True kindness is based in a humanist philosophy that human beings have intrinsic worth and should be viewed as ends in themselves. The opposed idea of kindness based on loyalty is anti-humanist, based on the idea that others only have value in so far as they are useful to us. In this anti-humanist way of thinking, people should be treated as means to ends. People are useful to us if they boost our sense of self-worth by agreeing with our ideas. They are valueless and worthy of contempt if they disagree, even if in reality the disagreement is based in a principled concern with truth and compassion, rather than any lack of love for us. The anti-humanist philosophy is dehumanizing because it makes people into tools and objects to be manipulated to achieve our goals.
This anti-humanism that makes kindness into a power relation is flourishing on the Left and on the Right. And it is this division, between those who view kindness as a principle and those who view it as a mechanism of control, that is the true rift driving us further and further into our state of crisis.
You might think that a Judeo-Christian religious heritage could be the solution to this profound division, and part of the problem might be the secular rejection of theism. In Christianity there’s the principle “love thy neighbor.” And in the Jewish Talmud, there is a beautiful vision of the sacredness of human life in the saying that if anyone destroys a single person, it’s as if they destroyed an entire world. On the other hand, what basis would an atheist or an agnostic have for believing in the Golden Rule or in the intrinsic worth of the human soul, without first embracing the faith that we are all equally children of God? But in reading the work of a Nazi philosopher from Weimar Germany, Carl Schmitt, it was fascinating to me that he interpreted the Christian idea of loving one’s neighbor as, essentially, loving the fellow members of one’s in-group, not loving members of the out-group. Just as Trump is seen as a loving Jesus to his white Christian base, but a tough and protective fatherly strongman admirable in his abuse of everyone else, Schmitt viewed Jesus as a deity of partisanship. Of course, this interpretation ignores the parable of the Good Samaritan, where the point is clearly to praise kindness that extends to the outsider. But it is also fascinating how few on either the Right or the Left seem to fully understand that in embracing the idea of kindness as a power relation rather than a humanist principle, they’re literally embracing a Nazi idea of power and control being more important than principles, the idea that might makes right.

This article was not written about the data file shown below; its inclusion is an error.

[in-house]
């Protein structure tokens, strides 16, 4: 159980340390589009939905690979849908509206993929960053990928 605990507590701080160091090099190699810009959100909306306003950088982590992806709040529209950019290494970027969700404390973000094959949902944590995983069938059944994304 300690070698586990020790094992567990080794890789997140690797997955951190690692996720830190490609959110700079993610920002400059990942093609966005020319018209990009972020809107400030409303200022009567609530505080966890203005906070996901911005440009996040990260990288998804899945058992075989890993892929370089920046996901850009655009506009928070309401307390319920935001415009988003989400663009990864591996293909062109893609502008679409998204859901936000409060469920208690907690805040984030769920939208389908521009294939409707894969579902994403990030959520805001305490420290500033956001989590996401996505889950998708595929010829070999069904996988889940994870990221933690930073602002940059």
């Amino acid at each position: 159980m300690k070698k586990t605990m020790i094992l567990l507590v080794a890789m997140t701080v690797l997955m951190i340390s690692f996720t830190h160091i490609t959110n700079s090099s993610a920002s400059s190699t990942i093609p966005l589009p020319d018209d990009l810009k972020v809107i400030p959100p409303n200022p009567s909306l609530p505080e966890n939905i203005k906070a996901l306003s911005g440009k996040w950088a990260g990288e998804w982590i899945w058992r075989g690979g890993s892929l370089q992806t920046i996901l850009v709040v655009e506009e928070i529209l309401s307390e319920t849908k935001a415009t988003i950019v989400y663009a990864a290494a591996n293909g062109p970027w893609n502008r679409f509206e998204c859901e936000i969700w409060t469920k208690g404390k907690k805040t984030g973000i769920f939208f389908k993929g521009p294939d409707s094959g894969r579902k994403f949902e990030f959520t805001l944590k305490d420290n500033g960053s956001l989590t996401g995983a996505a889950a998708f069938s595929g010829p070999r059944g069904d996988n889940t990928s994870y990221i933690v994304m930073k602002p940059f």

Religious faith is no guarantee of humanist ethics, since religion and the lack thereof so often get treated as just another in-group boundary in need of defending. That said, I think the vision of that Talmudic principle of each individual human containing a vast and complex world within, the vision of other people as beings filled with hidden potential for goodness and beauty, is one we can choose to embrace regardless of our religious views. We each individually have to grapple with our conscience to decide whether we will have the courage to put our faith in humanism, in each other, in love, compassion, and empathy, in our shared humanity, and in the sacred obligation to protect each other’s autonomy to be who we are as separate individuals, people who differ from one another in a multitude of ways, but who can still show each other love and kindness despite our differences.
If we choose kindness as a principle, this doesn’t mean failing to be strong advocates for the policies we believe in or failing to stand up for our rights and for equal justice for all. Martin Luther King Jr., a tireless advocate for Christian love and kindness, preached that “hate doesn’t drive out hate, only love can do that,” and at the same time rightly criticized the Northern liberals of his day for failing to commit thoroughly to the ideas of racial justice, and Southern moderates for remaining silent out of fear. What choosing kindness means is that the principle of kindness for its own sake underlies and motivates everything else we do.